Listen to the full interview above.

*Support for Arts and culture coverage on Stateside comes in part from the Michigan Council for Arts and Cultural Affairs and the National Endowment for the Arts.

Stateside
5:09 pm
Thu April 10, 2014

New documentary explores why ice is important to the Great Lakes

Executive producer and director Bill Kleinert.
Credit Facebook

Those of us who live in Michigan grow up with an ingrained awareness of the Great Lakes. We drink their water, sail and swim in them, build homes and cottages on their shorelines, and live with the weather they help produce.

The Great Lakes are an economic power-player. They contribute one trillion dollars to America's gross national product. And let's not overlook that $4 billion Great Lakes fishing industry.

A new documentary film brings us a unique look at the Great Lakes. PROJECT: ICE explores the crucial role that ice has played and continues to play in shaping and maintaining Michigan's most important resource.

The executive producer and director of PROJECT: ICE, Bill Kleinert, joined us today.

Listen to the full interview above.

*Support for Arts and culture coverage on Stateside comes in part from the Michigan Council for Arts and Cultural Affairs and the National Endowment for the Arts.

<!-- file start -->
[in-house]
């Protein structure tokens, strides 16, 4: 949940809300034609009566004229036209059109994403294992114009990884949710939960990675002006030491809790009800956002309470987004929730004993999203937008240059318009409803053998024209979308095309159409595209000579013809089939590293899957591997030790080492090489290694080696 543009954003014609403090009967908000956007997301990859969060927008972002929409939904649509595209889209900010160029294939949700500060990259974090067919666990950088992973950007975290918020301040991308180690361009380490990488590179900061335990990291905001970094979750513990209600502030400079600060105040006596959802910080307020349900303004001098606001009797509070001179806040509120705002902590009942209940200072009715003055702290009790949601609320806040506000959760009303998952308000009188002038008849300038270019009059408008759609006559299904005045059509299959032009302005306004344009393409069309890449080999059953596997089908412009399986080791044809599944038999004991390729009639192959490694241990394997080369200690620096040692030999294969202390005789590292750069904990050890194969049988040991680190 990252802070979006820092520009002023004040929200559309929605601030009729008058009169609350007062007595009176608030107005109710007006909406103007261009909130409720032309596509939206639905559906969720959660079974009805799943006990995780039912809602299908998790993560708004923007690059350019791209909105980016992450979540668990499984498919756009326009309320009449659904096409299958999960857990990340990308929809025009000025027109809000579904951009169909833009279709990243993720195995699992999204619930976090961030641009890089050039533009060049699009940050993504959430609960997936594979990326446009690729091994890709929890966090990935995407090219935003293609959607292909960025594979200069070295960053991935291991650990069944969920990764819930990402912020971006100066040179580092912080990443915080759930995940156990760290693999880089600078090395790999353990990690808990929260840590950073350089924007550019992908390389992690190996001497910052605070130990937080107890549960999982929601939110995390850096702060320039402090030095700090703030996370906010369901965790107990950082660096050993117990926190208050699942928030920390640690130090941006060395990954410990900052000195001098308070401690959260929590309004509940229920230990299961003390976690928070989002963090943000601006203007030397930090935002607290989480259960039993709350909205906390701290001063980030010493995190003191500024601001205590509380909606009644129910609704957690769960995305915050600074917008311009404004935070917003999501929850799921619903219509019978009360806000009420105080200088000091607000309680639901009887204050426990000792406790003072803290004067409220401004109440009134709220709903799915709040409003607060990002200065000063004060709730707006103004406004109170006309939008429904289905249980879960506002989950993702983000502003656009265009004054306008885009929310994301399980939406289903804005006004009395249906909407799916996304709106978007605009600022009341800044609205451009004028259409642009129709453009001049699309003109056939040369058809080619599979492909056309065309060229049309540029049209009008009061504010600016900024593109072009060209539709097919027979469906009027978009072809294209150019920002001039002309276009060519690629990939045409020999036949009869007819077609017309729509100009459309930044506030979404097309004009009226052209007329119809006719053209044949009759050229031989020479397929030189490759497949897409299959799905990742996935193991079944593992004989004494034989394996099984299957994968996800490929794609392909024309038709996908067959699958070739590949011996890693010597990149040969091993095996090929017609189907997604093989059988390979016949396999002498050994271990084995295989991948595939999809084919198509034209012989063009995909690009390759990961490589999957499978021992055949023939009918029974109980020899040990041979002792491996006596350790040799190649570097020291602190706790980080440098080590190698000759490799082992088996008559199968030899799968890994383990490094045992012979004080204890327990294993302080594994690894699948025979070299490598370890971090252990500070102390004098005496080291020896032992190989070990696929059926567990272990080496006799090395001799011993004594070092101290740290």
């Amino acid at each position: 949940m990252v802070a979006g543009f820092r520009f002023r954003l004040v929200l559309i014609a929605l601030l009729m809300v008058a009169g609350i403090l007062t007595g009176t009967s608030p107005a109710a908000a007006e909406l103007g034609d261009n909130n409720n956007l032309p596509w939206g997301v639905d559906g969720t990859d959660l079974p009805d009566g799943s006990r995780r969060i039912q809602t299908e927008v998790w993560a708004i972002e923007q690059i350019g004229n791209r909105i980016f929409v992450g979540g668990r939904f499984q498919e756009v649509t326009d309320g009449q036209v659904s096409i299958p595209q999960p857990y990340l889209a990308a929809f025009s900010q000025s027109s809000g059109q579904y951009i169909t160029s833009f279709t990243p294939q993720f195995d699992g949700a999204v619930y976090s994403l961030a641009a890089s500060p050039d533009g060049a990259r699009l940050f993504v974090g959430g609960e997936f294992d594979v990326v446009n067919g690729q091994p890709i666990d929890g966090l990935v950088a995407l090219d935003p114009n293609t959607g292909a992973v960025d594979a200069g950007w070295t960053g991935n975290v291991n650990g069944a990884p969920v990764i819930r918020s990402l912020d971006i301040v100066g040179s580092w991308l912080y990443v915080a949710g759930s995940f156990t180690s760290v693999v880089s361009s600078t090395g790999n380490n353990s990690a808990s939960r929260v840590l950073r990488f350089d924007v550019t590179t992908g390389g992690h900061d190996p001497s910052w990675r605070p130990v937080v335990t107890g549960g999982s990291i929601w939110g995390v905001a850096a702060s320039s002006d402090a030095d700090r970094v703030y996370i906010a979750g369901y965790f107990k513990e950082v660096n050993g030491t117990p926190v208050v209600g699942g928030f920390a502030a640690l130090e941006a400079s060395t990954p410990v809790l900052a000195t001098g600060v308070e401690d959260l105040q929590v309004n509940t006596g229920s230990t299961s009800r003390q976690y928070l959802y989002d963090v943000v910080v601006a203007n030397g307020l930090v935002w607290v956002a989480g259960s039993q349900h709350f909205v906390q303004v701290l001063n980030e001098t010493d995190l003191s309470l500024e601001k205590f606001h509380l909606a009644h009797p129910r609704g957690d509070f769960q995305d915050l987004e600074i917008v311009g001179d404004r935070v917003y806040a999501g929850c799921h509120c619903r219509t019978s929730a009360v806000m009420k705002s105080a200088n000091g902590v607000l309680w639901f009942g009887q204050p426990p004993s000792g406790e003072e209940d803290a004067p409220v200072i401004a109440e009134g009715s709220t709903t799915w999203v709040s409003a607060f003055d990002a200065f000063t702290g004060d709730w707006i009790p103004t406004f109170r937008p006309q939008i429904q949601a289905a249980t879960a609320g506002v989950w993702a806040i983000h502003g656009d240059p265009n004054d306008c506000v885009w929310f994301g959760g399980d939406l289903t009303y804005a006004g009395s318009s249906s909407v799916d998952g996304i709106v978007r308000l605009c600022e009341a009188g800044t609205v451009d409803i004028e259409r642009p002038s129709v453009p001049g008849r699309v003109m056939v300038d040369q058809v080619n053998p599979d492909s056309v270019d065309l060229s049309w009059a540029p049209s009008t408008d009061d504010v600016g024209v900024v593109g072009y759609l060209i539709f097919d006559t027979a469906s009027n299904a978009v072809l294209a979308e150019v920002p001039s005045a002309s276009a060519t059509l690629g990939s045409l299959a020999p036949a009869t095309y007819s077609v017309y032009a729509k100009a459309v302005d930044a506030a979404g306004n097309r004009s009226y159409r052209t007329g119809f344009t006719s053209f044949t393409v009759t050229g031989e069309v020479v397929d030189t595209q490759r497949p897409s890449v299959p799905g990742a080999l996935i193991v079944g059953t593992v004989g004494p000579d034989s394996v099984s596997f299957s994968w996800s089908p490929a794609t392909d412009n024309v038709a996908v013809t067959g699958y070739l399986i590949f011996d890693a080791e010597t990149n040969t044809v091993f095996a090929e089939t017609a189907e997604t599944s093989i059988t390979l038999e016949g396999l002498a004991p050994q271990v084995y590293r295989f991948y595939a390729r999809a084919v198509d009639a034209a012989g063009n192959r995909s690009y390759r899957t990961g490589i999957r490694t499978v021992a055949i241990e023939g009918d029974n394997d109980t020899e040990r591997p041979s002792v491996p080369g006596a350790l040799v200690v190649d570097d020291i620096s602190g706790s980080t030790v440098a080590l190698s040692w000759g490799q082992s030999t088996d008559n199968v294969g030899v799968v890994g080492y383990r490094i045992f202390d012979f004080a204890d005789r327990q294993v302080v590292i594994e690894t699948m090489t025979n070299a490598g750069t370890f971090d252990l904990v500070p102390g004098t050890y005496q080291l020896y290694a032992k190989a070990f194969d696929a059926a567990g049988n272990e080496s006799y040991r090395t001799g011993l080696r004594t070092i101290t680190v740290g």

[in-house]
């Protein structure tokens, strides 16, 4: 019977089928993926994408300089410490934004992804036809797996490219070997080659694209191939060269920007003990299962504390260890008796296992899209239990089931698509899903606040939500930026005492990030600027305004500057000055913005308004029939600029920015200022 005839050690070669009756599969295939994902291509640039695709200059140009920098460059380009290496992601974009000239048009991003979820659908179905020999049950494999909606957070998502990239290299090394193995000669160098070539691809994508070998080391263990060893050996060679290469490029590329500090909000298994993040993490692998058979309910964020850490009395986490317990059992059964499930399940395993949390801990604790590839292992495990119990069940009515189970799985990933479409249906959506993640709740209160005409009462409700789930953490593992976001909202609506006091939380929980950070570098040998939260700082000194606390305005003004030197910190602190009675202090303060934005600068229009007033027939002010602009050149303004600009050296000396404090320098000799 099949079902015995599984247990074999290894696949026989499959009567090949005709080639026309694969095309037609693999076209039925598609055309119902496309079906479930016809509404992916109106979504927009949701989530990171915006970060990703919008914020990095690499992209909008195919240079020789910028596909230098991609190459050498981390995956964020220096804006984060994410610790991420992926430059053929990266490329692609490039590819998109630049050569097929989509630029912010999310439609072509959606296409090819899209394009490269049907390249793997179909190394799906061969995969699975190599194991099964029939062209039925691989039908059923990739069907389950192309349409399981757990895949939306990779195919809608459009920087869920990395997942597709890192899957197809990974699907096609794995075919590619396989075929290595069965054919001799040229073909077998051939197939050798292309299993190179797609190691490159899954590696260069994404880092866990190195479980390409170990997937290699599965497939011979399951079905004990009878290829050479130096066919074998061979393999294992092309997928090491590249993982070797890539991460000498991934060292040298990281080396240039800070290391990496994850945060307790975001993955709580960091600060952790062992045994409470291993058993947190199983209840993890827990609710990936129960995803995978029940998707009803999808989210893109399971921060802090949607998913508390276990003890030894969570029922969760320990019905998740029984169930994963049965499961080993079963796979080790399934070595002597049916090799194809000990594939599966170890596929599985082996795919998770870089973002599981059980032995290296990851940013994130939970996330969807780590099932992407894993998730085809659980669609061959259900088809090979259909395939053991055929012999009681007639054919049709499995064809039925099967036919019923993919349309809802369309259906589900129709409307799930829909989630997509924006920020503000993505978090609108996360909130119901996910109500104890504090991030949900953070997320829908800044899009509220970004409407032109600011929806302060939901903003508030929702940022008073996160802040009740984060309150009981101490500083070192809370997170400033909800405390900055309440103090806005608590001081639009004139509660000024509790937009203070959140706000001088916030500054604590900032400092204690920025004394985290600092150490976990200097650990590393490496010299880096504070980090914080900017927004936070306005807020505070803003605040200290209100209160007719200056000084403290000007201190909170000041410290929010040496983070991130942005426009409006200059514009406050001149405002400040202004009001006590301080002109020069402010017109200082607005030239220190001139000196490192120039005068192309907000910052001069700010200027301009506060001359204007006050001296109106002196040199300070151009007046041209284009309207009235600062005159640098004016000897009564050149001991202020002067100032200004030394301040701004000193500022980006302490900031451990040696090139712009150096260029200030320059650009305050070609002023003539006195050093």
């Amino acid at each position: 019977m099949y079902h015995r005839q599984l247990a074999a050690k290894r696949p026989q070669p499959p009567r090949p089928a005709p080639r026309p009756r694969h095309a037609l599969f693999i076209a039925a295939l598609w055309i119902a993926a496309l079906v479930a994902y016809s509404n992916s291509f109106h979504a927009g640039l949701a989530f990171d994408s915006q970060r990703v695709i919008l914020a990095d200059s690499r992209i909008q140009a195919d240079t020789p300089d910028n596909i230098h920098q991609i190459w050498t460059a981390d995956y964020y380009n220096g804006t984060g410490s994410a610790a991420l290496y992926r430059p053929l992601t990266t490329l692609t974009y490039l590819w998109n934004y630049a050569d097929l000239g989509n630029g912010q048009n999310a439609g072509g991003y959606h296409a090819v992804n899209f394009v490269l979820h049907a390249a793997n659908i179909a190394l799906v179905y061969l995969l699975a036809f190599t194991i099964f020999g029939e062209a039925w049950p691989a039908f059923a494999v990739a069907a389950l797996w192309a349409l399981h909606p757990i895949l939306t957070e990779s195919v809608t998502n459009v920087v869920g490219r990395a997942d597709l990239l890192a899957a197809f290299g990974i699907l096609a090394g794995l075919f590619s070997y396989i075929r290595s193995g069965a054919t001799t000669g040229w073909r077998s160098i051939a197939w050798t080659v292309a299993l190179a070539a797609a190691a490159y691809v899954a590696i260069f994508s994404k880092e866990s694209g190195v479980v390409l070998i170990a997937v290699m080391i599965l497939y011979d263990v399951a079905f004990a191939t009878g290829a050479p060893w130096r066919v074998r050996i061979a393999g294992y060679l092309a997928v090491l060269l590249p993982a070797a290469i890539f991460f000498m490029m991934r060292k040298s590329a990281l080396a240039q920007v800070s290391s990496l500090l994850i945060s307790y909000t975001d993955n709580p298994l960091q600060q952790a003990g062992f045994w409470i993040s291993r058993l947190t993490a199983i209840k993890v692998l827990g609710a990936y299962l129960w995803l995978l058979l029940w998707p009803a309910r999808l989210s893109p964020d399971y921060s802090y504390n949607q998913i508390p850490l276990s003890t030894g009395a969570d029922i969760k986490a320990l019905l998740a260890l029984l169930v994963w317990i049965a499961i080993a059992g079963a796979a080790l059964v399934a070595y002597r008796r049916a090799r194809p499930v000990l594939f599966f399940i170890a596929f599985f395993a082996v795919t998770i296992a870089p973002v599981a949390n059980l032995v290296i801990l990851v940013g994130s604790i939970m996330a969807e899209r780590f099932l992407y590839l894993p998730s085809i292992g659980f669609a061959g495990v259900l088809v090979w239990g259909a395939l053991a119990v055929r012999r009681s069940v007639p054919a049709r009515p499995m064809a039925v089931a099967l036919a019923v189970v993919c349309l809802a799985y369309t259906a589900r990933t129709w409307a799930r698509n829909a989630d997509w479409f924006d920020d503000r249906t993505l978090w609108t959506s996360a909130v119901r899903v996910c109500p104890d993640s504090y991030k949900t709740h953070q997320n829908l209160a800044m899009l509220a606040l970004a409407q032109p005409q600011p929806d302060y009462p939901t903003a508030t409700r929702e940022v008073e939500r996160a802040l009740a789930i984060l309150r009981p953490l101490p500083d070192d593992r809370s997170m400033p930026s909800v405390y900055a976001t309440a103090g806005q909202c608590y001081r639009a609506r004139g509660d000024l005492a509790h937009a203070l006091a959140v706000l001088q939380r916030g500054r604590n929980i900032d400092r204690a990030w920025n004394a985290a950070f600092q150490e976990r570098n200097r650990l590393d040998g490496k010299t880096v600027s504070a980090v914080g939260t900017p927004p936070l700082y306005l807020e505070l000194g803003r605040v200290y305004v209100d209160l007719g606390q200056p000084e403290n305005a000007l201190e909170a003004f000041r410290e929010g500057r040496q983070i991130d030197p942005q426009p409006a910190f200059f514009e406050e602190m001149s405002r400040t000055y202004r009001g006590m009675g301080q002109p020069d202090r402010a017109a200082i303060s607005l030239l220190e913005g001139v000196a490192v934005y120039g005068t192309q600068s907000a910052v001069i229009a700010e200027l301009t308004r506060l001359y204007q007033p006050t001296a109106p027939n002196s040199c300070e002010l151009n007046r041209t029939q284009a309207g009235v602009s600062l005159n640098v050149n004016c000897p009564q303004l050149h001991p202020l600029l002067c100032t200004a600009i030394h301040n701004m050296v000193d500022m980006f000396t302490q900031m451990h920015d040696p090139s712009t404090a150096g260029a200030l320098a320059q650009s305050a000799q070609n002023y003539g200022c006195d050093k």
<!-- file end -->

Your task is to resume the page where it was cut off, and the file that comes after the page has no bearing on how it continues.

Stateside
3:50 pm
Tue April 8, 2014

Flint singer/songwriter Tunde Olaniran creates fresh new music

Tunde Olaniran and Cynthia Canty in the studio.
Credit Facebook

Don't make the mistake of thinking that fresh new music – rap, electronic and more – comes out of Detroit.

Listen to what's coming out of Flint.

Tunde Olaniran is a Flint artist: singer, songwriter, rapper, electropop, rock. Tunde is attracting lots of attention, including a glowing review in the New York Times for his new EP, Yung Archetype.

Tunde Olaniran joined us today.

Listen to the full interview above.

Arts & Culture
2:26 pm
Mon April 7, 2014

Arts in Motion Studio uses art for inclusivity

Delight Lester, right, teaches students.
Adam Bird Issue Media Group

It is easy to feel like an outsider when facing a mental, emotional, or physical disability. Anything that sets you apart or makes you different can seem alienating or isolating. 

Delight Lester has harnessed that feeling and aims to make outsiders feel like insiders through the healing power of the arts. Her non-profit Arts in Motion Studio in Grand Rapids offers ballet, tap, and interpretative dance, as well as guitar, visual arts, and drama classes to people of all ages in an individualized and inclusive way. 

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Arts & Culture
7:19 am
Mon April 7, 2014

This is what it sounds like when a neighborhood church closes

Saint Henry's window
Kyle Norris/Michigan Radio

St. Henry’s in Lincoln Park held its first Mass on June 3, 1923 and its last Mass on March 2, 2014.

At the end of the church’s final Mass, parish members took the most important objects and walked them out the door.